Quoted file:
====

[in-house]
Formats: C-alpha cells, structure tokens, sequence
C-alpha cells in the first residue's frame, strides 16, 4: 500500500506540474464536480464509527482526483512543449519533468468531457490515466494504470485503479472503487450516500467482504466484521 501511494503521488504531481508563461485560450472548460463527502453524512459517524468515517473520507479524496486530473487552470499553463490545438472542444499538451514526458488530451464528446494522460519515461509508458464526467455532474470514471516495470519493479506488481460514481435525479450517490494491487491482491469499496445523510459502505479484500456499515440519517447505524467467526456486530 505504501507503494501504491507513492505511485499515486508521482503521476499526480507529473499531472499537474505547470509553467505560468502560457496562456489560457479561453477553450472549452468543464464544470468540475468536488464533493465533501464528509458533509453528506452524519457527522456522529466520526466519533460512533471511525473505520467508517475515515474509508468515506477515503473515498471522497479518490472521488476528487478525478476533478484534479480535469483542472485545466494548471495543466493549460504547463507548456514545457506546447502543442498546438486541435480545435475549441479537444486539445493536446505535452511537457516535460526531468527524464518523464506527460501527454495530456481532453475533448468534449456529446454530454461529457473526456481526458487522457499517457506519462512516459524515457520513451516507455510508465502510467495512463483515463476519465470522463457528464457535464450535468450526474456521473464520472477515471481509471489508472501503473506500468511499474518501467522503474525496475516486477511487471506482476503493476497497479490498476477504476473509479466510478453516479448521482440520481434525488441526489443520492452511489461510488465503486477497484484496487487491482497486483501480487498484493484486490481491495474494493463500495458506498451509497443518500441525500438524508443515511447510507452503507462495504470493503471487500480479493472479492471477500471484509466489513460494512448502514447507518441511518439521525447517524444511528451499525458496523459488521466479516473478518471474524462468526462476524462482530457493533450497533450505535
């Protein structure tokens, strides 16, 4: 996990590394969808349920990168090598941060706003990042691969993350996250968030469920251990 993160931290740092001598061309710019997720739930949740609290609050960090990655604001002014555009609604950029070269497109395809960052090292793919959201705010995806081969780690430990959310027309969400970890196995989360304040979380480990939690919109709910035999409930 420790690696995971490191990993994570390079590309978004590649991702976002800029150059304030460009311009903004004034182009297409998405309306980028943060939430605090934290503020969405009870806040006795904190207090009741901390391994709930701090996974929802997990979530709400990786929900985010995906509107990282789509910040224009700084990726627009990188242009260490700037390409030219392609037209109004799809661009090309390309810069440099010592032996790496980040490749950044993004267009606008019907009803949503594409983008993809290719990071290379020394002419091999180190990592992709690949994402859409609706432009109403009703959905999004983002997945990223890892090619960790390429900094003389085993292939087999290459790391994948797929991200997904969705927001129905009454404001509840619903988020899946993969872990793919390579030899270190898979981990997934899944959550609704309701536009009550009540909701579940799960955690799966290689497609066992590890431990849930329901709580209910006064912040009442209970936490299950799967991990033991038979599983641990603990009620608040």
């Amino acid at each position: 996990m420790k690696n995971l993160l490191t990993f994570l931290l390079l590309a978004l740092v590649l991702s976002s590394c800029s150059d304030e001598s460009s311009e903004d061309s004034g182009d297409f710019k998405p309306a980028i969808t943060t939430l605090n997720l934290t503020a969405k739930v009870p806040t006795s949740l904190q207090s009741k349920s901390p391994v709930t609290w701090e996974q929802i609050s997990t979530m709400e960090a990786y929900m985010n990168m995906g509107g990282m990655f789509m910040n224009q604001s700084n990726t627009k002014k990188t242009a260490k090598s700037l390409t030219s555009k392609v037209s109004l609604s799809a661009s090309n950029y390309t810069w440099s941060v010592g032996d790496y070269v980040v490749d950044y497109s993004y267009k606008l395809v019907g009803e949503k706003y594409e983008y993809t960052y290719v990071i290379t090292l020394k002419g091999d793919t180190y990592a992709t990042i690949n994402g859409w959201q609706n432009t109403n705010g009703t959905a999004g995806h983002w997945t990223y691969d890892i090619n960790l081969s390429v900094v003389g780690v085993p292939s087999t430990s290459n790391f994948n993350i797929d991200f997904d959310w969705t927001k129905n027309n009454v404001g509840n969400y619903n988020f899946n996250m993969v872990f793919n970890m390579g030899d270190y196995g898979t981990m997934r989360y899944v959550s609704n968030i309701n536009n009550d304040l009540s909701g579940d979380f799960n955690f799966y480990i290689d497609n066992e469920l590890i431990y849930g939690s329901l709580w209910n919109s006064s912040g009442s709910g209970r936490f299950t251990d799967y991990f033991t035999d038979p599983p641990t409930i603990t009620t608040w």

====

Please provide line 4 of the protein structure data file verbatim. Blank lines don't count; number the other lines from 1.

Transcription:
């Protein structure tokens, strides 16, 4: 996990590394969808349920990168090598941060706003990042691969993350996250968030469920251990 993160931290740092001598061309710019997720739930949740609290609050960090990655604001002014555009609604950029070269497109395809960052090292793919959201705010995806081969780690430990959310027309969400970890196995989360304040979380480990939690919109709910035999409930 420790690696995971490191990993994570390079590309978004590649991702976002800029150059304030460009311009903004004034182009297409998405309306980028943060939430605090934290503020969405009870806040006795904190207090009741901390391994709930701090996974929802997990979530709400990786929900985010995906509107990282789509910040224009700084990726627009990188242009260490700037390409030219392609037209109004799809661009090309390309810069440099010592032996790496980040490749950044993004267009606008019907009803949503594409983008993809290719990071290379020394002419091999180190990592992709690949994402859409609706432009109403009703959905999004983002997945990223890892090619960790390429900094003389085993292939087999290459790391994948797929991200997904969705927001129905009454404001509840619903988020899946993969872990793919390579030899270190898979981990997934899944959550609704309701536009009550009540909701579940799960955690799966290689497609066992590890431990849930329901709580209910006064912040009442209970936490299950799967991990033991038979599983641990603990009620608040």